Economic appraisal of the impacts of fisheries policies is a legal requirement in many global fisheries and is crucial for effective policy making. Some changes in costs and benefits attributable to policy can be assessed through impacts on markets, whilst others are more difficult, as markets may not exist. Analysis is needed to assess value generated by fisheries under different management regimes. The northern stock of European sea bass (Dicentrarchus labrax) has declined rapidly over the past decade leading to management of both the commercial and recreational sectors. Bag limits, closed seasons, and minimum sizes were introduced for recreational fishers, but the social impact of management measures has not been quantified. Here, we use sea bass to demonstrate a method for assessing the impact of management measures on recreational fisher welfare. Through combining stock assessments, individual catch data, and estimates of welfare from a recent choice experiment, differences in welfare under a range of regulatory scenarios were compared. Nine scenarios based on management implemented between 2014 and 2020 were tested. Highest welfare estimates were found with the lowest levels of restrictions and lowest estimates for a no-take fishery, which was driven by retained fish having a higher value than released fish. There was a difference of £ 22.03 million in estimated welfare generated by the recreational sector between these extremes, with the remaining scenarios amid those values. Our results highlight the need for policy makers to carefully consider management options that protect both fish stocks and the welfare of recreational fishers.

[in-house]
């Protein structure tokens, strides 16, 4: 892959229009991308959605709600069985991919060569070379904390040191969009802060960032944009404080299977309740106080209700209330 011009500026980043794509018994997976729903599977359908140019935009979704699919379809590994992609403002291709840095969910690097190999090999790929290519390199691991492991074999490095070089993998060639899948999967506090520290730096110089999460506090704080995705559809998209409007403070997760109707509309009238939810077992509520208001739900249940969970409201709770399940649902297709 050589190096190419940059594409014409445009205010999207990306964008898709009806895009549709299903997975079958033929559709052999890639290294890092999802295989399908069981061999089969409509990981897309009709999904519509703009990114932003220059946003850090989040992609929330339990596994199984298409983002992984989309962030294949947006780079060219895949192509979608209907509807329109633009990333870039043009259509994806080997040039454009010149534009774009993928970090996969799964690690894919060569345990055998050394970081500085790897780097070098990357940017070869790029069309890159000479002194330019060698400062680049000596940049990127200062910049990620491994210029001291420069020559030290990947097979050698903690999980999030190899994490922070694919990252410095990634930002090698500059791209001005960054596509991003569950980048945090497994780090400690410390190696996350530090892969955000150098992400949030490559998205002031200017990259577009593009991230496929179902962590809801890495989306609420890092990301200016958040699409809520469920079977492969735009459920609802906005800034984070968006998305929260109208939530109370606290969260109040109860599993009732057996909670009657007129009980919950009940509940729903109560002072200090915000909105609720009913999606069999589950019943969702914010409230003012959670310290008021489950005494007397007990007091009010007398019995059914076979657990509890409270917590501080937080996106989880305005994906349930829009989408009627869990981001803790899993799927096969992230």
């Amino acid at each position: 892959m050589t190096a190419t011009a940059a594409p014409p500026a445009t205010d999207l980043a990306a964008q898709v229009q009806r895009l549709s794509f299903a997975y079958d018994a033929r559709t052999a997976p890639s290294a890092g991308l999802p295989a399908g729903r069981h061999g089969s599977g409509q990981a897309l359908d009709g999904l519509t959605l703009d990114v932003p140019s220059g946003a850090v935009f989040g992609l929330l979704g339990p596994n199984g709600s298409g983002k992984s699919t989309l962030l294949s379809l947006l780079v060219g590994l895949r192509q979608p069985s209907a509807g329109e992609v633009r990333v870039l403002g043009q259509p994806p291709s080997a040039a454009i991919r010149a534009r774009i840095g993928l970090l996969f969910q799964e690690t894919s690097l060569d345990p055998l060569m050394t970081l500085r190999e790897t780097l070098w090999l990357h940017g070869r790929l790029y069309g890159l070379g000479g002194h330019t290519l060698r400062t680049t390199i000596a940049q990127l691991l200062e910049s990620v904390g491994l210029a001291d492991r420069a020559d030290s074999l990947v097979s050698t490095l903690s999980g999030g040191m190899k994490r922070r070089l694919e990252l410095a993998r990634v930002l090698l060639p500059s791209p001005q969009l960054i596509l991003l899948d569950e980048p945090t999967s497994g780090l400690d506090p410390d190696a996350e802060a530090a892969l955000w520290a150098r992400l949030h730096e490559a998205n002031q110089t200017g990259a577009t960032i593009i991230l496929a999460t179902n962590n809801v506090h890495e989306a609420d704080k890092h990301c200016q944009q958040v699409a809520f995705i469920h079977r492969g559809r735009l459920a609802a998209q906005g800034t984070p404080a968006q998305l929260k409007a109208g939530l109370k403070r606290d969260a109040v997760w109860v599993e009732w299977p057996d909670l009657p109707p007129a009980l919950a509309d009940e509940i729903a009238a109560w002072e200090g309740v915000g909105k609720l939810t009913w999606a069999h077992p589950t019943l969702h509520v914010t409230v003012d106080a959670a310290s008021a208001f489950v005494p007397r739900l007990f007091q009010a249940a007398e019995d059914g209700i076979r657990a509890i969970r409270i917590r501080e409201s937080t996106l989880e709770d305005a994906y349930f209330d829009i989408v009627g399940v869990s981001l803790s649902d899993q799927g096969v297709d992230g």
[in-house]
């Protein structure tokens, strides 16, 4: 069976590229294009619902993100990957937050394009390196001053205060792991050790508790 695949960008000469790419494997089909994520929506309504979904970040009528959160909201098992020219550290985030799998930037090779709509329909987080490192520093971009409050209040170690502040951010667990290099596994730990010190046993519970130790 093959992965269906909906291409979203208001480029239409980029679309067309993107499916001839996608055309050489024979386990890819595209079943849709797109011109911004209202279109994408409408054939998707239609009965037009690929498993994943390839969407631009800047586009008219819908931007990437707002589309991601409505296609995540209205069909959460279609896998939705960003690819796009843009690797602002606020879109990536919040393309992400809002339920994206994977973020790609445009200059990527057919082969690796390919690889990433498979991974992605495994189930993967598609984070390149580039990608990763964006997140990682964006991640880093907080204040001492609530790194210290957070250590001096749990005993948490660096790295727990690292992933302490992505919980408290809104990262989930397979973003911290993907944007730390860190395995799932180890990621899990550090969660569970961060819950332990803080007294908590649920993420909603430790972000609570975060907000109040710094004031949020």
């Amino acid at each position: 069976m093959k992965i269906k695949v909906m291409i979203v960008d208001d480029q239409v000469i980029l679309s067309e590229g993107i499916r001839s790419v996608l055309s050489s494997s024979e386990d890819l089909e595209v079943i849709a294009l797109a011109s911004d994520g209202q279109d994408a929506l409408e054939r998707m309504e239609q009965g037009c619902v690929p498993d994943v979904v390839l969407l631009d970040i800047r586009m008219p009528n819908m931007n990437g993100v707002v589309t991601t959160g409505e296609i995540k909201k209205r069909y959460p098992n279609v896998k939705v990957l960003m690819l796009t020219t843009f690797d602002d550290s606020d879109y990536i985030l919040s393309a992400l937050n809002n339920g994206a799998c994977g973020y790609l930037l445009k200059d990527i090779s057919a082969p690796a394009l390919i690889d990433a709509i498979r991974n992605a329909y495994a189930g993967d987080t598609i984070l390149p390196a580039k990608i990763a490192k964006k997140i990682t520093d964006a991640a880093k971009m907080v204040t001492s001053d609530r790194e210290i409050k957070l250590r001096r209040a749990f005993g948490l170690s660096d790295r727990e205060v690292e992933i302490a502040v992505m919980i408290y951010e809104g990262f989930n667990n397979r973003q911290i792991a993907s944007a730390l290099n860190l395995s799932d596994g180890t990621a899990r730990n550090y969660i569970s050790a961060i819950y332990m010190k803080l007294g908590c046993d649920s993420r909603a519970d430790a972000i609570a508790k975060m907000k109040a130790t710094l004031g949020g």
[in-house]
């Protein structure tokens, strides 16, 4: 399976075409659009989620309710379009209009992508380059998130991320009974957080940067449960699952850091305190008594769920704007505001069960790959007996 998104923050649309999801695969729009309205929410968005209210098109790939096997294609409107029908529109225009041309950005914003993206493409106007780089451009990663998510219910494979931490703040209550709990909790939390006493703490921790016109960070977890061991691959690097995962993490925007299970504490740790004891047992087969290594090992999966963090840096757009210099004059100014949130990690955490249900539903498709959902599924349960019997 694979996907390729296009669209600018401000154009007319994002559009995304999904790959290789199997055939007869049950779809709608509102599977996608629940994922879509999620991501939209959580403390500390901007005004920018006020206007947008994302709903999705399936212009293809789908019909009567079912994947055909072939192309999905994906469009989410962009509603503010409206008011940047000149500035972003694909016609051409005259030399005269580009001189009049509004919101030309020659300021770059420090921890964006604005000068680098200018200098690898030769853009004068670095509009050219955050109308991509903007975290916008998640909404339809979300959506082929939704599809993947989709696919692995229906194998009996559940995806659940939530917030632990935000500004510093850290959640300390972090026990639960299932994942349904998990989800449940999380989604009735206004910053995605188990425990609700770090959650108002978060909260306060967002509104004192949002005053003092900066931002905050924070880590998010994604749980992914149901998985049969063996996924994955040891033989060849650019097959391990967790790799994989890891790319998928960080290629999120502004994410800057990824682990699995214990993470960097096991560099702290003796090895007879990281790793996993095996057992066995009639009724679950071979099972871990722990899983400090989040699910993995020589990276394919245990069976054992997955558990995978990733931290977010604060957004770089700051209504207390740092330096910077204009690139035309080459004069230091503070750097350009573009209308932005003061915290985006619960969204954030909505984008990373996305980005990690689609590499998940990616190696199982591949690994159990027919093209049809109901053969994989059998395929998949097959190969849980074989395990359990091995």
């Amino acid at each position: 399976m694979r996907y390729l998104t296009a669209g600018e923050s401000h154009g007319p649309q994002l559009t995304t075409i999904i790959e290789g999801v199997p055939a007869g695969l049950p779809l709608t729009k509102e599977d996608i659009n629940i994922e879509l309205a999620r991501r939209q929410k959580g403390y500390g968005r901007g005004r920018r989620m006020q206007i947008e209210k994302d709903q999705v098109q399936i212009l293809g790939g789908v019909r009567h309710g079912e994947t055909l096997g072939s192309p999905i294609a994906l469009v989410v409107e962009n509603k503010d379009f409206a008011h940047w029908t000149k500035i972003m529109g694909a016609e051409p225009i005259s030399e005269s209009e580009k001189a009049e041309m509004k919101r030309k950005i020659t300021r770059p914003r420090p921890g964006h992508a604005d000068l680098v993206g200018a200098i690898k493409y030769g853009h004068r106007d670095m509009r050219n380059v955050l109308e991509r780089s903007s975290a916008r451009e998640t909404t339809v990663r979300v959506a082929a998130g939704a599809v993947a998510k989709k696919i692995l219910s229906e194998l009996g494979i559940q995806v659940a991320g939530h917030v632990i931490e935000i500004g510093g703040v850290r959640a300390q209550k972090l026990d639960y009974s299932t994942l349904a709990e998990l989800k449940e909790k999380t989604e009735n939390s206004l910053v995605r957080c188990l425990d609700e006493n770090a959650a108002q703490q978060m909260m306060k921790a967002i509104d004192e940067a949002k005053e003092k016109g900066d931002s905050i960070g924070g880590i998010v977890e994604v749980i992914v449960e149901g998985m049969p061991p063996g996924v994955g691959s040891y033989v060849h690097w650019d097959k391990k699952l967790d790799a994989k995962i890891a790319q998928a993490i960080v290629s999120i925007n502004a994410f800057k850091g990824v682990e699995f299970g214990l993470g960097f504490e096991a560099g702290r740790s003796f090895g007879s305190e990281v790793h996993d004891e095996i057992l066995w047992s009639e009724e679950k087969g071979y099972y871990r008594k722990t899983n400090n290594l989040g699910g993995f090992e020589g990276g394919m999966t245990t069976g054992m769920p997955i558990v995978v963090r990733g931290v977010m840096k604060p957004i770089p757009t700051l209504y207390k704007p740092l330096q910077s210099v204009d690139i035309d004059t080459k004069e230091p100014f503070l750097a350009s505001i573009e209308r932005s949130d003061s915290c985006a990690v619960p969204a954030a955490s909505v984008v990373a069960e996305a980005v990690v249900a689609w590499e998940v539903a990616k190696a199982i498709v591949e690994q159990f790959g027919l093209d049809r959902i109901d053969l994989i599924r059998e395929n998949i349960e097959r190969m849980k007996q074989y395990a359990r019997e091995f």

- European sea bass
- Fisheries management
- Integrated bioeconomic model
- Recreational fishing benefits